Along with outdoor activities, Broomfield offers plenty of other quality-of-life benefits. Kick back with a craft brew from the taprooms at Nighthawk Brewery or Four Noses Brewing Co. You can take in a concert or even a circus or a rodeo at Broomfield’s 1stBank Center, or zip over to neighboring Boulder or Denver for more city amenities. Broomfield Days, held one weekend in September, offers residents a golf tournament, 5K race, parade, and craft fair.
Best for Golf Fanatics: Falls Church, Virginia
50+ population: 37%
County median home price: $663,683
Golf courses within 30 miles: 168
Swing into retirement by settling down in Falls Church. The quaint Washington, D.C., suburb offers easy access to “an excellent blend of old-money private golf clubs, military courses, and high-end public golf courses,” says Joe Passov, senior editor at Golf magazine—“as well as more modestly priced municipal courses.”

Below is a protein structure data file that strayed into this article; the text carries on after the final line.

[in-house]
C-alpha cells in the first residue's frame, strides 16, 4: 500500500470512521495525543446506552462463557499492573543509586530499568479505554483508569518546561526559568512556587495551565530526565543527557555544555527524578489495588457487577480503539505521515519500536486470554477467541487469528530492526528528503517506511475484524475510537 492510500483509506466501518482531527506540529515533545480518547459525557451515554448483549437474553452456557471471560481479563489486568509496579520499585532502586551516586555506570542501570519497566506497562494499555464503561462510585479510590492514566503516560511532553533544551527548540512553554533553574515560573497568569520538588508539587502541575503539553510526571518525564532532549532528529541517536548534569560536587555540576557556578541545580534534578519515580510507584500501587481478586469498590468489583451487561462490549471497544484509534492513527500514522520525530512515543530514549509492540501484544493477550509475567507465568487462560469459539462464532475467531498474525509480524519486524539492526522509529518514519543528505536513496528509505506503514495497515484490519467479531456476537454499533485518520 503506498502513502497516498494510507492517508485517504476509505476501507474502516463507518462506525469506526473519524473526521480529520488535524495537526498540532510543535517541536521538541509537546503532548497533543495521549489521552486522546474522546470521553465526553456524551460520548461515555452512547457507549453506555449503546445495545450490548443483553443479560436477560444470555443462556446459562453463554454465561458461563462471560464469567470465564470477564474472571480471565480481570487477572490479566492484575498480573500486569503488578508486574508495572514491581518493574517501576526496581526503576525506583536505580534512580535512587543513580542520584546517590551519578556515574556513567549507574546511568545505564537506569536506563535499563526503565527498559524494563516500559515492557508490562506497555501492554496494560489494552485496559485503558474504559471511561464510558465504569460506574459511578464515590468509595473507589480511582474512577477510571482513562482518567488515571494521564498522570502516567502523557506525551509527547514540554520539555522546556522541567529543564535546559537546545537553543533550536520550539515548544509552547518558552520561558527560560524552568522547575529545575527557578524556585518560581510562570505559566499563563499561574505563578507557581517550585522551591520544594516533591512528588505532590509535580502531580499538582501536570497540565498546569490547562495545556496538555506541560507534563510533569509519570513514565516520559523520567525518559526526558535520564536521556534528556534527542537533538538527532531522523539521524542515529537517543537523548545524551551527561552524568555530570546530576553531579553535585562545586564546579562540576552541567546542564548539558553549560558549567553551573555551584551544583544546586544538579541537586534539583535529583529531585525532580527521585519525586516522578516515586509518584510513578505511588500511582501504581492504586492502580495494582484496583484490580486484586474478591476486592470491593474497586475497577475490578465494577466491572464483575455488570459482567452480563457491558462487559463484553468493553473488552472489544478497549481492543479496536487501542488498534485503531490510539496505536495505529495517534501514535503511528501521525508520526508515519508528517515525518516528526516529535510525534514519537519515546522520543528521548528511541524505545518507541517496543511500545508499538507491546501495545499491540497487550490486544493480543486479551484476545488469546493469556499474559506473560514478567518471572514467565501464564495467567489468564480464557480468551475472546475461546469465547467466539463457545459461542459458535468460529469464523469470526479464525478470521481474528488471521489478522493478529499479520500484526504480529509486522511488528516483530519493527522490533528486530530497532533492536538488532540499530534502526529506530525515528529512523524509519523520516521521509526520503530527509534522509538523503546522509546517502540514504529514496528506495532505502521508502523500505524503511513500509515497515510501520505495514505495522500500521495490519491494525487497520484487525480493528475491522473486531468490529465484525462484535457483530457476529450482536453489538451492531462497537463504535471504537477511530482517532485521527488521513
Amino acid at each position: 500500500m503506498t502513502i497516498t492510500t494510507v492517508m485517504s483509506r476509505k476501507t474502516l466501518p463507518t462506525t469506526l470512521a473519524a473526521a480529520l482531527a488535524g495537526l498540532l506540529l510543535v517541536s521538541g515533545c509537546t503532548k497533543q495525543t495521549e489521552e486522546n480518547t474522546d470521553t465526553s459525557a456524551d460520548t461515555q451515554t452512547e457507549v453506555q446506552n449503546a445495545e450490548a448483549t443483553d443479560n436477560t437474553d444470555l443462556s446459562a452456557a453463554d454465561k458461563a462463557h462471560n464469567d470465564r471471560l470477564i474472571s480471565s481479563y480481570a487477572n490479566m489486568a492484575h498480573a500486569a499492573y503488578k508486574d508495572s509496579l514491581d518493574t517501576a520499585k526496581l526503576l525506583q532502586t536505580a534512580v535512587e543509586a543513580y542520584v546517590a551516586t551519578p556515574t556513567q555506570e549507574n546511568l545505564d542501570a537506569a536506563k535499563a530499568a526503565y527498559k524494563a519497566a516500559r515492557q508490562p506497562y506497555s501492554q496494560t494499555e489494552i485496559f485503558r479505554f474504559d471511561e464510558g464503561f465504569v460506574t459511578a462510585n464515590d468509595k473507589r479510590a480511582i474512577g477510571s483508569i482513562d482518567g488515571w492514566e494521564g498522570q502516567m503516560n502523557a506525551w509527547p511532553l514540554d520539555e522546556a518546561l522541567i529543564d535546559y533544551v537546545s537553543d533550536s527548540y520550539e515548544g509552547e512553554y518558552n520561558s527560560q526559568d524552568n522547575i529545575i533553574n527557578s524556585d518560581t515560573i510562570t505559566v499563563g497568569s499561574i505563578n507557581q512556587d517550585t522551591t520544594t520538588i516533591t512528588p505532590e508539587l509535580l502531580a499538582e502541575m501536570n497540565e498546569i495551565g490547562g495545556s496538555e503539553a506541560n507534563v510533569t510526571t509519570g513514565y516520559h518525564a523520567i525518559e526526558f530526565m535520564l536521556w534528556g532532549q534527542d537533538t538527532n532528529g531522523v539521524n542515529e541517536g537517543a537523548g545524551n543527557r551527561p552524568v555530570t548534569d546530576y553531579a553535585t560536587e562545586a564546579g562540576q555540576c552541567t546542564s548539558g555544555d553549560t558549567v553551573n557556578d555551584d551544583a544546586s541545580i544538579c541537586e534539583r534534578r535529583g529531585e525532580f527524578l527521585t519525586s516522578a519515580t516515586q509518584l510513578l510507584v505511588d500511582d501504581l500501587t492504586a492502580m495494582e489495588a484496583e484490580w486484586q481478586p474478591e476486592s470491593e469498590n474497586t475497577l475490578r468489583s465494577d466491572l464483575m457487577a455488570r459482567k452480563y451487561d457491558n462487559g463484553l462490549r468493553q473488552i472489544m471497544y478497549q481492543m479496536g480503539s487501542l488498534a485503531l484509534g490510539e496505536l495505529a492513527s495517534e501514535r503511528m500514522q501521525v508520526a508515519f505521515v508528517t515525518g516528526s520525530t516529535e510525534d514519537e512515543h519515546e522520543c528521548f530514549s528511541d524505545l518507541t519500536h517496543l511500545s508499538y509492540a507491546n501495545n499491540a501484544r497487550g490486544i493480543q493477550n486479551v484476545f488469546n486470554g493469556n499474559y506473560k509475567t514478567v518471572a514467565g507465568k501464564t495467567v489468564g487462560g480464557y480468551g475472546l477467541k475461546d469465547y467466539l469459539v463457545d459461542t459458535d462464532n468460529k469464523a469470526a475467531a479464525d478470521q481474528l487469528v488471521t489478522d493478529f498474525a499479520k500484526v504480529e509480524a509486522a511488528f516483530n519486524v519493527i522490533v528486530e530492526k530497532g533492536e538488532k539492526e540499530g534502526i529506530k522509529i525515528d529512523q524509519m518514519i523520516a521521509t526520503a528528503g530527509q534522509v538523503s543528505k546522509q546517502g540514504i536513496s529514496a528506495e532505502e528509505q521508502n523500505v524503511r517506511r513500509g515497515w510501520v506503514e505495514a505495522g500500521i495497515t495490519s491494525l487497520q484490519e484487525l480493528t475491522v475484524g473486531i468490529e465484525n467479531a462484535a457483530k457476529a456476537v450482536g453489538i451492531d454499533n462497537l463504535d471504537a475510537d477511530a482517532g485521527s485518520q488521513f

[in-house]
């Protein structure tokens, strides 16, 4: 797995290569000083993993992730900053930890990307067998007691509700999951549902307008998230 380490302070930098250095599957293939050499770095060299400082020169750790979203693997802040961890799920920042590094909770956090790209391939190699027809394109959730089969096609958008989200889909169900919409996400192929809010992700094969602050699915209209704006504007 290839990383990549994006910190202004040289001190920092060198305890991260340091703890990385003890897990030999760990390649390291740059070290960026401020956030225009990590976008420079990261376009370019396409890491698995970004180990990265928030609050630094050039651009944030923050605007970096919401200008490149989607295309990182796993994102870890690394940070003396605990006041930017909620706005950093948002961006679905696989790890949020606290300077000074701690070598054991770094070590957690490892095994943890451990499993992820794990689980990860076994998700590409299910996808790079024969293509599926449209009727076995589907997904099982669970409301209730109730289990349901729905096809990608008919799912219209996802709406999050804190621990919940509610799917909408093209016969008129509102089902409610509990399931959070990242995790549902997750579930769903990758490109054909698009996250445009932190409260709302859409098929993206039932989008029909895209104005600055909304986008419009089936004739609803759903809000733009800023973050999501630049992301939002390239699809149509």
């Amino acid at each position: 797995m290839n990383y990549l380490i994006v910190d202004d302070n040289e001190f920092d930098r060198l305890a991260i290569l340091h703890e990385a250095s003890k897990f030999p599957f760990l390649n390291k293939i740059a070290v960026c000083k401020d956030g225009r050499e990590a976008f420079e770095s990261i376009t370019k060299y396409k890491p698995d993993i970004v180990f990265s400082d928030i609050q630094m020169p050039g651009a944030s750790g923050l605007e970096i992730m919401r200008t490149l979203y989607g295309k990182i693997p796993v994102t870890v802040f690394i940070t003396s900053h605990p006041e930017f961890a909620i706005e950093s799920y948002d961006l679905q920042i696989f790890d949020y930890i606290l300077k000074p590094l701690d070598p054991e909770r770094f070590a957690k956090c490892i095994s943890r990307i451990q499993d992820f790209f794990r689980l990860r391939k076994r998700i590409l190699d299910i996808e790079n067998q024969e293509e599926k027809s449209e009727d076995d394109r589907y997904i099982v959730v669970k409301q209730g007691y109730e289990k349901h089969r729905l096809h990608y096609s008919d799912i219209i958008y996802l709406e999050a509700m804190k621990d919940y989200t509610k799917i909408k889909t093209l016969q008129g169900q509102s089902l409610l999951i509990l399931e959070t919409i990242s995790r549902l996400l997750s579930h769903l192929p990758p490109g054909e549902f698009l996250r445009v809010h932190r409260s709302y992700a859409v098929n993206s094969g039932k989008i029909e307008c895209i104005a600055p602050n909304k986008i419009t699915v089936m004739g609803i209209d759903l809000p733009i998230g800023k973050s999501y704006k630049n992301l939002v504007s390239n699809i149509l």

There are more than 165 golf courses within 30 miles of the town, and the area’s temperate weather means you can play the links nearly year-round. Passov recommends trying local favorites such as Potomac Shores Golf Club, designed by golf legend Jack Nicklaus, or the Golf Club at Lansdowne, which offers 45 holes of championship golf.
On days you want to put down the clubs, shop weekly at Falls Church farmers’ market, showcasing more than 50 vendors; sample Vietnamese cuisine at the Eden Center; or explore the 45-mile-long Washington & Old Dominion Trail for scenic biking and walking. Or take off for an adventure in the nation’s capital; it’s just a 10- to 15-minute Metro ride away.